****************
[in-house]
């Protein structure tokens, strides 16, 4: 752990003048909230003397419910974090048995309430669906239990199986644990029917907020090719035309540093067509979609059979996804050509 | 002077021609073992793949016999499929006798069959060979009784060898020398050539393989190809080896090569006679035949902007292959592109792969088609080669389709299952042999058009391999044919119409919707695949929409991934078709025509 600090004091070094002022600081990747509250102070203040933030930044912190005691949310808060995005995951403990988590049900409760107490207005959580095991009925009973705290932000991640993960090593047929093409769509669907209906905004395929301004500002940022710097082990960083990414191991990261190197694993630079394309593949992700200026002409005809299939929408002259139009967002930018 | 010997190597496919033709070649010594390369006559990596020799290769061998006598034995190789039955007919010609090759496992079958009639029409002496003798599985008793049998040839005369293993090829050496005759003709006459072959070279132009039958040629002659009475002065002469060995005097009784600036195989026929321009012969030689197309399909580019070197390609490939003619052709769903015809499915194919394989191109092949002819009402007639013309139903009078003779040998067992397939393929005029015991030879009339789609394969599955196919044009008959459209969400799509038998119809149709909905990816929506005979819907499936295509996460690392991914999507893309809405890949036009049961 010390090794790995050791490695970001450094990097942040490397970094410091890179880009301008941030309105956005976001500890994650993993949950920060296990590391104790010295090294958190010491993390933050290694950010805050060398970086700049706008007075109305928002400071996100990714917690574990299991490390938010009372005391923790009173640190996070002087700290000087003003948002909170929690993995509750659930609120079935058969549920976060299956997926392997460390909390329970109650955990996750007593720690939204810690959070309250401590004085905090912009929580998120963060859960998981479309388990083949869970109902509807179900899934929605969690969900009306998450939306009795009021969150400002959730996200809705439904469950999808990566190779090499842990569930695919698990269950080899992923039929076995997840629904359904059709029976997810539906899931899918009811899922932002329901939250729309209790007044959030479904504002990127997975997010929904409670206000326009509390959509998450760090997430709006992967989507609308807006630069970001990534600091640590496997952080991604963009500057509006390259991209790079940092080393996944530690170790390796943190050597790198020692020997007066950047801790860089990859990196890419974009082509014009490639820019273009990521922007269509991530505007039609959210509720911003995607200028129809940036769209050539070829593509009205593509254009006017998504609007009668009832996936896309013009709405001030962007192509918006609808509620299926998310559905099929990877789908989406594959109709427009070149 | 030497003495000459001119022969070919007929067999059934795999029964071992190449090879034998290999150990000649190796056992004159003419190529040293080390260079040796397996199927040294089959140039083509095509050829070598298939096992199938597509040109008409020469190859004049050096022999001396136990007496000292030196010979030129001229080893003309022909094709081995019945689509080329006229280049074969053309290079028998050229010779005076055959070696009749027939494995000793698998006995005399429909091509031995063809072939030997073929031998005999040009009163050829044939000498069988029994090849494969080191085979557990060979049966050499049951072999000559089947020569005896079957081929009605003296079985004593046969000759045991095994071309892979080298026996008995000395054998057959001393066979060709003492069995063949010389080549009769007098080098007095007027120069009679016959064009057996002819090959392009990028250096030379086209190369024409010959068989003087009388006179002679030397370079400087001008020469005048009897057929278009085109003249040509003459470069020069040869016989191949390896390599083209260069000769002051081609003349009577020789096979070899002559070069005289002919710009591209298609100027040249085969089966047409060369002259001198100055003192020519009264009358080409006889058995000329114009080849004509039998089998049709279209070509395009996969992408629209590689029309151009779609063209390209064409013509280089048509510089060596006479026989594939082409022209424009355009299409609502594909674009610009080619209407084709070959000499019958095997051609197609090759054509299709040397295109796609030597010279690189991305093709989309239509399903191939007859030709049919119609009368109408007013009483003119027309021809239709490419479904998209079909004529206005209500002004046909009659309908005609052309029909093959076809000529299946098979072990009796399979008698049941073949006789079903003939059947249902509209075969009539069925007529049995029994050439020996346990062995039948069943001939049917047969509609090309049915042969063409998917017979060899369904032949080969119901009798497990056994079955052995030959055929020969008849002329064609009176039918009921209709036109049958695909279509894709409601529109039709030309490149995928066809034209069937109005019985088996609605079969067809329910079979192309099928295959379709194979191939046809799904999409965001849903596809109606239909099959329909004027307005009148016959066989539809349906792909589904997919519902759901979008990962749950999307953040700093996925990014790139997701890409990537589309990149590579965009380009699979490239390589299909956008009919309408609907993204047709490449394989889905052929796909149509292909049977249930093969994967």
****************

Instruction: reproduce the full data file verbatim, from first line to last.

[in-house]
């Protein structure tokens, strides 16, 4: 752990003048909230003397419910974090048995309430669906239990199986644990029917907020090719035309540093067509979609059979996804050509 | 002077021609073992793949016999499929006798069959060979009784060898020398050539393989190809080896090569006679035949902007292959592109792969088609080669389709299952042999058009391999044919119409919707695949929409991934078709025509 600090004091070094002022600081990747509250102070203040933030930044912190005691949310808060995005995951403990988590049900409760107490207005959580095991009925009973705290932000991640993960090593047929093409769509669907209906905004395929301004500002940022710097082990960083990414191991990261190197694993630079394309593949992700200026002409005809299939929408002259139009967002930018 | 010997190597496919033709070649010594390369006559990596020799290769061998006598034995190789039955007919010609090759496992079958009639029409002496003798599985008793049998040839005369293993090829050496005759003709006459072959070279132009039958040629002659009475002065002469060995005097009784600036195989026929321009012969030689197309399909580019070197390609490939003619052709769903015809499915194919394989191109092949002819009402007639013309139903009078003779040998067992397939393929005029015991030879009339789609394969599955196919044009008959459209969400799509038998119809149709909905990816929506005979819907499936295509996460690392991914999507893309809405890949036009049961 010390090794790995050791490695970001450094990097942040490397970094410091890179880009301008941030309105956005976001500890994650993993949950920060296990590391104790010295090294958190010491993390933050290694950010805050060398970086700049706008007075109305928002400071996100990714917690574990299991490390938010009372005391923790009173640190996070002087700290000087003003948002909170929690993995509750659930609120079935058969549920976060299956997926392997460390909390329970109650955990996750007593720690939204810690959070309250401590004085905090912009929580998120963060859960998981479309388990083949869970109902509807179900899934929605969690969900009306998450939306009795009021969150400002959730996200809705439904469950999808990566190779090499842990569930695919698990269950080899992923039929076995997840629904359904059709029976997810539906899931899918009811899922932002329901939250729309209790007044959030479904504002990127997975997010929904409670206000326009509390959509998450760090997430709006992967989507609308807006630069970001990534600091640590496997952080991604963009500057509006390259991209790079940092080393996944530690170790390796943190050597790198020692020997007066950047801790860089990859990196890419974009082509014009490639820019273009990521922007269509991530505007039609959210509720911003995607200028129809940036769209050539070829593509009205593509254009006017998504609007009668009832996936896309013009709405001030962007192509918006609808509620299926998310559905099929990877789908989406594959109709427009070149 | 030497003495000459001119022969070919007929067999059934795999029964071992190449090879034998290999150990000649190796056992004159003419190529040293080390260079040796397996199927040294089959140039083509095509050829070598298939096992199938597509040109008409020469190859004049050096022999001396136990007496000292030196010979030129001229080893003309022909094709081995019945689509080329006229280049074969053309290079028998050229010779005076055959070696009749027939494995000793698998006995005399429909091509031995063809072939030997073929031998005999040009009163050829044939000498069988029994090849494969080191085979557990060979049966050499049951072999000559089947020569005896079957081929009605003296079985004593046969000759045991095994071309892979080298026996008995000395054998057959001393066979060709003492069995063949010389080549009769007098080098007095007027120069009679016959064009057996002819090959392009990028250096030379086209190369024409010959068989003087009388006179002679030397370079400087001008020469005048009897057929278009085109003249040509003459470069020069040869016989191949390896390599083209260069000769002051081609003349009577020789096979070899002559070069005289002919710009591209298609100027040249085969089966047409060369002259001198100055003192020519009264009358080409006889058995000329114009080849004509039998089998049709279209070509395009996969992408629209590689029309151009779609063209390209064409013509280089048509510089060596006479026989594939082409022209424009355009299409609502594909674009610009080619209407084709070959000499019958095997051609197609090759054509299709040397295109796609030597010279690189991305093709989309239509399903191939007859030709049919119609009368109408007013009483003119027309021809239709490419479904998209079909004529206005209500002004046909009659309908005609052309029909093959076809000529299946098979072990009796399979008698049941073949006789079903003939059947249902509209075969009539069925007529049995029994050439020996346990062995039948069943001939049917047969509609090309049915042969063409998917017979060899369904032949080969119901009798497990056994079955052995030959055929020969008849002329064609009176039918009921209709036109049958695909279509894709409601529109039709030309490149995928066809034209069937109005019985088996609605079969067809329910079979192309099928295959379709194979191939046809799904999409965001849903596809109606239909099959329909004027307005009148016959066989539809349906792909589904997919519902759901979008990962749950999307953040700093996925990014790139997701890409990537589309990149590579965009380009699979490239390589299909956008009919309408609907993204047709490449394989889905052929796909149509292909049977249930093969994967």